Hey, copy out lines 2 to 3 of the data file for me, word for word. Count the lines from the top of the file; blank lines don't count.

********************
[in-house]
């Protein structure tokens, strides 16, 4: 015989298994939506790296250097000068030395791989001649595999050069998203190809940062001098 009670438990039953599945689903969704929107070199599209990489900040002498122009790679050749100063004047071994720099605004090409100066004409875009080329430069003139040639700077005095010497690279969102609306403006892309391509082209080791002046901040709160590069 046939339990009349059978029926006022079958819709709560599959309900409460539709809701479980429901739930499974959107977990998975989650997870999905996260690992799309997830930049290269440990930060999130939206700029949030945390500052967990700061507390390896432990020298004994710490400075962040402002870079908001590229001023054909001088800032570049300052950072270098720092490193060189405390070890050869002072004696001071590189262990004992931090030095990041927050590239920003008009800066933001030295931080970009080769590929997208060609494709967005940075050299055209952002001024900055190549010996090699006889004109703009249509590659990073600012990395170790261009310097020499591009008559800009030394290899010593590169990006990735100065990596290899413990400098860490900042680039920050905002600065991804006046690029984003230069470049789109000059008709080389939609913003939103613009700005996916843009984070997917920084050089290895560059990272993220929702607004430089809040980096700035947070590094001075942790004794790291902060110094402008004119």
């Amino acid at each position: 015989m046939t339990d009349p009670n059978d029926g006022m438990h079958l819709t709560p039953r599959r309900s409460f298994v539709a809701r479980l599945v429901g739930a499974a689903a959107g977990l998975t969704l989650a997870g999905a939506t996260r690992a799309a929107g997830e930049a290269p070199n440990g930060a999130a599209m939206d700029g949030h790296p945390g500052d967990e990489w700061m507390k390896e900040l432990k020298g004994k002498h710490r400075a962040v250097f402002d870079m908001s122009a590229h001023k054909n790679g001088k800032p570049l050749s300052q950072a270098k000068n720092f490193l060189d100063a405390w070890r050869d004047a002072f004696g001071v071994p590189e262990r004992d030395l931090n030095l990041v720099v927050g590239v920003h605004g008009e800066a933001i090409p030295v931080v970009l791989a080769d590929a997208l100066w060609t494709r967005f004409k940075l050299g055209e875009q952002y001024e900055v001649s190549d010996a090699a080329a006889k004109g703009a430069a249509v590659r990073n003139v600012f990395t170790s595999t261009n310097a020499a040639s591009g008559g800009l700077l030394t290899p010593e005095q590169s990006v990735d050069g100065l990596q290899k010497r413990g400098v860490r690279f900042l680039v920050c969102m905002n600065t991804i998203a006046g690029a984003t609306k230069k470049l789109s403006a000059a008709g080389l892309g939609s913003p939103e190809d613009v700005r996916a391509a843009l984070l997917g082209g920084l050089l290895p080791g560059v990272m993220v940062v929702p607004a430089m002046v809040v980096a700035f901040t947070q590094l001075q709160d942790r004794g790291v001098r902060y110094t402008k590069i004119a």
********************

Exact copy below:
């Protein structure tokens, strides 16, 4: 015989298994939506790296250097000068030395791989001649595999050069998203190809940062001098 009670438990039953599945689903969704929107070199599209990489900040002498122009790679050749100063004047071994720099605004090409100066004409875009080329430069003139040639700077005095010497690279969102609306403006892309391509082209080791002046901040709160590069 046939339990009349059978029926006022079958819709709560599959309900409460539709809701479980429901739930499974959107977990998975989650997870999905996260690992799309997830930049290269440990930060999130939206700029949030945390500052967990700061507390390896432990020298004994710490400075962040402002870079908001590229001023054909001088800032570049300052950072270098720092490193060189405390070890050869002072004696001071590189262990004992931090030095990041927050590239920003008009800066933001030295931080970009080769590929997208060609494709967005940075050299055209952002001024900055190549010996090699006889004109703009249509590659990073600012990395170790261009310097020499591009008559800009030394290899010593590169990006990735100065990596290899413990400098860490900042680039920050905002600065991804006046690029984003230069470049789109000059008709080389939609913003939103613009700005996916843009984070997917920084050089290895560059990272993220929702607004430089809040980096700035947070590094001075942790004794790291902060110094402008004119």
């Amino acid at each position: 015989m046939t339990d009349p009670n059978d029926g006022m438990h079958l819709t709560p039953r599959r309900s409460f298994v539709a809701r479980l599945v429901g739930a499974a689903a959107g977990l998975t969704l989650a997870g999905a939506t996260r690992a799309a929107g997830e930049a290269p070199n440990g930060a999130a599209m939206d700029g949030h790296p945390g500052d967990e990489w700061m507390k390896e900040l432990k020298g004994k002498h710490r400075a962040v250097f402002d870079m908001s122009a590229h001023k054909n790679g001088k800032p570049l050749s300052q950072a270098k000068n720092f490193l060189d100063a405390w070890r050869d004047a002072f004696g001071v071994p590189e262990r004992d030395l931090n030095l990041v720099v927050g590239v920003h605004g008009e800066a933001i090409p030295v931080v970009l791989a080769d590929a997208l100066w060609t494709r967005f004409k940075l050299g055209e875009q952002y001024e900055v001649s190549d010996a090699a080329a006889k004109g703009a430069a249509v590659r990073n003139v600012f990395t170790s595999t261009n310097a020499a040639s591009g008559g800009l700077l030394t290899p010593e005095q590169s990006v990735d050069g100065l990596q290899k010497r413990g400098v860490r690279f900042l680039v920050c969102m905002n600065t991804i998203a006046g690029a984003t609306k230069k470049l789109s403006a000059a008709g080389l892309g939609s913003p939103e190809d613009v700005r996916a391509a843009l984070l997917g082209g920084l050089l290895p080791g560059v990272m993220v940062v929702p607004a430089m002046v809040v980096a700035f901040t947070q590094l001075q709160d942790r004794g790291v001098r902060y110094t402008k590069i004119a």